Gordon Campbell | Parliament TV | Parliament Today | Video | Questions Of the Day | Search

 


Green Party launches Internet Rights and Freedoms Bill

23 April 2014

Green Party launches Internet Rights and Freedoms Bill

The Green Party has today launched the Internet Rights and Freedoms Bill, New Zealand’s first ever Bill crowdsourced by a political party.

Members of the public will be invited to shape the proposed law, which will protect ten basic rights and freedoms for Internet users, as well as providing for an Internet Rights Commissioner and a Chief Technology Officer for the country.

“The Green Party believes in a free, open, thriving Internet – a platform built on free speech, innovation and democracy,” said Green Party ICT spokesperson Gareth Hughes.

“With the help of the public, the Green Party will ensure that all Internet users are protected by basic human rights.

“As well as protecting users, the Internet Rights and Freedoms Bill aims to encourage innovation, digital democracy and the growth of New Zealand’s ICT sector.

“The National Government has passed numerous anti-Internet laws, but the Green Party is committed to building a more resilient, innovative and progressive digital future for New Zealand.”

The crowdsourced platform of the Bill gives all New Zealanders a chance to influence the final draft of the Bill.

“The future of the Internet lies in the hands of all New Zealanders, not just policy makers and politicians, and we want the public to help shape Internet use in New Zealand,” said Mr Hughes.

“The Green Party wants to make laws more accessible and engaging for New Zealanders. Whether it is the right to free speech, privacy or anonymity Kiwis most value, they will have a chance to have their say.

“The Internet freedom conversation starts now,” said Mr Hughes.

The Internet Rights and Freedoms Bill proposes:

1. Ten Internet Rights and Freedoms including the right to access and net neutrality; the right to encryption technology; and the right to privacy including the right to be forgotten online
2. Establishment of an Internet Rights Commissioner, as part of the Human Rights Commission, to allow New Zealanders to seek effective remedies for human rights violations online
3. A Chief Technology Officer for New Zealand similar in scope to the role of Chief Science Advisor to champion the Internet economy
4. A call for New Zealand to support a global Internet Rights Treaty

To view or participate in the Bill’s drafting, go to: www.internetrightsbill.org.nz

Internet Rights and Freedoms Bill accompanying document
Copy of the draft Internet Rights and Freedoms Bill

ENDS

© Scoop Media

 
 
 
 
 
Parliament Headlines | Politics Headlines | Regional Headlines

 

Parliament Today:

Parliament Restarts: Prime Minister’s Statement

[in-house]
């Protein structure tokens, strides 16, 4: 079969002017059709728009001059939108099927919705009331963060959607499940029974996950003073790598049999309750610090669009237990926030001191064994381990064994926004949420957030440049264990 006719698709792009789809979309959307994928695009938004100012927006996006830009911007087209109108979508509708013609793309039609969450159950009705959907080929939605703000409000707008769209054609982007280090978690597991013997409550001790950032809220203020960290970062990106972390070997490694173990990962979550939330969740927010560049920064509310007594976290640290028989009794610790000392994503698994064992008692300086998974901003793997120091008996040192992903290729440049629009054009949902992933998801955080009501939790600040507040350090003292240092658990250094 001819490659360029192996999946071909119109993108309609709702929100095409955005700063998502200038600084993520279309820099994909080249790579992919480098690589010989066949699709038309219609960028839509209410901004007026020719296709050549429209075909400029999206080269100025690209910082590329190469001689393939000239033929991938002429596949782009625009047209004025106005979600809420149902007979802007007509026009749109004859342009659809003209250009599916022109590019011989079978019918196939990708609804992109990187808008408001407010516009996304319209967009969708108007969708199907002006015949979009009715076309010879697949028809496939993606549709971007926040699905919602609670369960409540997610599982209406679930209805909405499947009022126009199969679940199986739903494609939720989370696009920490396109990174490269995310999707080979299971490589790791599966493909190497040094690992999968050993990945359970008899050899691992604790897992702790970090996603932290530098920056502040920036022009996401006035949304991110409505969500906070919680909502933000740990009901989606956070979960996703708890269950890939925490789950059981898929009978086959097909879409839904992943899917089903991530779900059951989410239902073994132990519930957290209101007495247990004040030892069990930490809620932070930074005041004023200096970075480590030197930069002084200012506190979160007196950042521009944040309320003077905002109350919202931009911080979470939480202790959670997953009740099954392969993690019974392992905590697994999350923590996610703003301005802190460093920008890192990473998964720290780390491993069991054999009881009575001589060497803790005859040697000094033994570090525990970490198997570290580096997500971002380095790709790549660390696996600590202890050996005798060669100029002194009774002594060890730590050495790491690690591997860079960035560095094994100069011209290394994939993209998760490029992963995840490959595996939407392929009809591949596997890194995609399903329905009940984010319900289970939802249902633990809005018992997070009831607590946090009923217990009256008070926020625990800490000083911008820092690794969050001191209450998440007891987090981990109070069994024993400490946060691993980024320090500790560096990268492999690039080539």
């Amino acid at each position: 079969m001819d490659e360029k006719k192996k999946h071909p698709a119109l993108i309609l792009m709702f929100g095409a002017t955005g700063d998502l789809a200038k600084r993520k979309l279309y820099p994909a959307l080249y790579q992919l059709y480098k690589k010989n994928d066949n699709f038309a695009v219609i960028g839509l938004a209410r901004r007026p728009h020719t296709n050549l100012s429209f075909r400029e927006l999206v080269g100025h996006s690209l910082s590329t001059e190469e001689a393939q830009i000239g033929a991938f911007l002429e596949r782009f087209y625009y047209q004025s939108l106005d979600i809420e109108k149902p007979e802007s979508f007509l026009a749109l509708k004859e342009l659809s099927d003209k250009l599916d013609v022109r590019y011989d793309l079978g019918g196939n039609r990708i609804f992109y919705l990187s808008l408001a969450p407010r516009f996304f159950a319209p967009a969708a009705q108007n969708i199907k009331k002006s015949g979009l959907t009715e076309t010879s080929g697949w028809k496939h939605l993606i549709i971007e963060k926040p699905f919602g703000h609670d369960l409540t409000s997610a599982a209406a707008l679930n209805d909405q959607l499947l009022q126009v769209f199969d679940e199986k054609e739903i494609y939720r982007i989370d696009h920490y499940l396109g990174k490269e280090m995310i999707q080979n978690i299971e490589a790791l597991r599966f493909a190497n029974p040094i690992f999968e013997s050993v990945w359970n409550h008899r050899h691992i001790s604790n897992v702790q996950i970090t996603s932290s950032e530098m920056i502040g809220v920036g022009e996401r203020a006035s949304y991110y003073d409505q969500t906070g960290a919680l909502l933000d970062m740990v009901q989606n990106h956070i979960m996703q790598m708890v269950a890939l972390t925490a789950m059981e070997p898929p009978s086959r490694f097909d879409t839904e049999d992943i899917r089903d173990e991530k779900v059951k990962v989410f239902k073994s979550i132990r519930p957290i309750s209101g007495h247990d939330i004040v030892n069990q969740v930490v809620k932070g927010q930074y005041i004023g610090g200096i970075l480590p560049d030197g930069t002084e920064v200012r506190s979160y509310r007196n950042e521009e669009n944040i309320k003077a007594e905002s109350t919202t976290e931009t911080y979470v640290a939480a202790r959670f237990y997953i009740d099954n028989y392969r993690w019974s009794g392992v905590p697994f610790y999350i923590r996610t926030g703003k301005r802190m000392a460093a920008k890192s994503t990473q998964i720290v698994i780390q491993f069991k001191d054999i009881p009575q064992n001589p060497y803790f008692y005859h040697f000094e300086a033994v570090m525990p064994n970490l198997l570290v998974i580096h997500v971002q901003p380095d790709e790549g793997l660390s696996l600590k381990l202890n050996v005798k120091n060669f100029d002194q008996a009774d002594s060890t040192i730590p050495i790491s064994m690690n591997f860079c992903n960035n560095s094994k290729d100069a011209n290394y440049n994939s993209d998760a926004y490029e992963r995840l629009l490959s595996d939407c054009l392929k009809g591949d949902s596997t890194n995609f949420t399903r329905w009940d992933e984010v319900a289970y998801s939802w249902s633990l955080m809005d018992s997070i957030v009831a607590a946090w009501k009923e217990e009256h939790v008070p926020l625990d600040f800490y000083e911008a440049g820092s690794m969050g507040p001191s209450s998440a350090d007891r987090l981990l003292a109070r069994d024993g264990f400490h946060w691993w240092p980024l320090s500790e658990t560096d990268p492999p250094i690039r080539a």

Our policy agenda and legislative programme will reflect the Government’s four priorities: • to responsibly manage the Government’s finances • to build a more competitive and productive economy • to deliver better public services to New Zealanders, an • to support the rebuilding of Christchurch. More>>

ALSO:

NZEI Survey Report: Special Needs Students Missing Out

The survey revealed that around 16 percent of students were on schools’ special needs registers, but nearly 90 percent of schools’ special needs coordinators did not believe there was adequate support for students and their learning... More>>

ALSO:

Interim Report: Waitangi Tribunal On Ture Whenua Legislation

Labour on Proposed changes to Maori land rules: “To have Treaty Negotiations Minister Chris Finlayson dismiss findings as ‘bizarre’ is totally disingenuous and disrespectful. What’s bizarre is Maori Development Minister Te Ururoa Flavell stubbornly pushing through this Bill before the Waitangi Tribunal has even completed its report..." More>>

ALSO:

Spy Update: Appointment Of GCSB Acting Director

GCSB Chief Legal Advisor Lisa Fong will become the Acting Director of the Government Communications Security Bureau (GCSB) from 15 February 2016, Minister Responsible for the GCSB Christopher Finlayson announced today. More>>

Protests Close Roads: TPP Signed In Auckland

“TPP was signed by Australia, Brunei Darussalam, Canada, Chile, Japan, Malaysia, Mexico, New Zealand, Peru, Singapore, the United States and Viet Nam.” More>>

ALSO:

Emails Behind 'Diplomatic Immunity' Case: Whitehead Report Released

“As previously indicated the conclusions reached by Mr Whitehead’s investigation are not unexpected but they are very disappointing,” Mr Mccully says. “At the heart of the matter is a single email, along with procedural shortcomings, which gave Malaysian officials the impression it would be acceptable for Mr Rizalman to return to Malaysia." More>>

ALSO:

Gordon Campbell: On The Treaty/TPP Overlap, And Iowa

The fears about the ISDS provisions in the Trans Pacific Partnership deal are well-founded. The reality is that there is a sharp uptick in the occurrence of ISDS litigation in developed countries, and even the right wing likes of The Economist have been souring on the process for some time. More>>

ALSO:

Christchurch Red Zone Offers: Fresh High Court Proceedings

Grant Cameron, Solicitor for the Quake Outcasts said “the action seeks judicial review of the Crown’s recent decision to make a fresh offer to purchase properties from uninsured property owners in red zones. More>>

ALSO:

Get More From Scoop

 

LATEST HEADLINES

 
 
 
 
 
 
 
 
 
Parliament
Search Scoop  
 
 
Powered by Vodafone
NZ independent news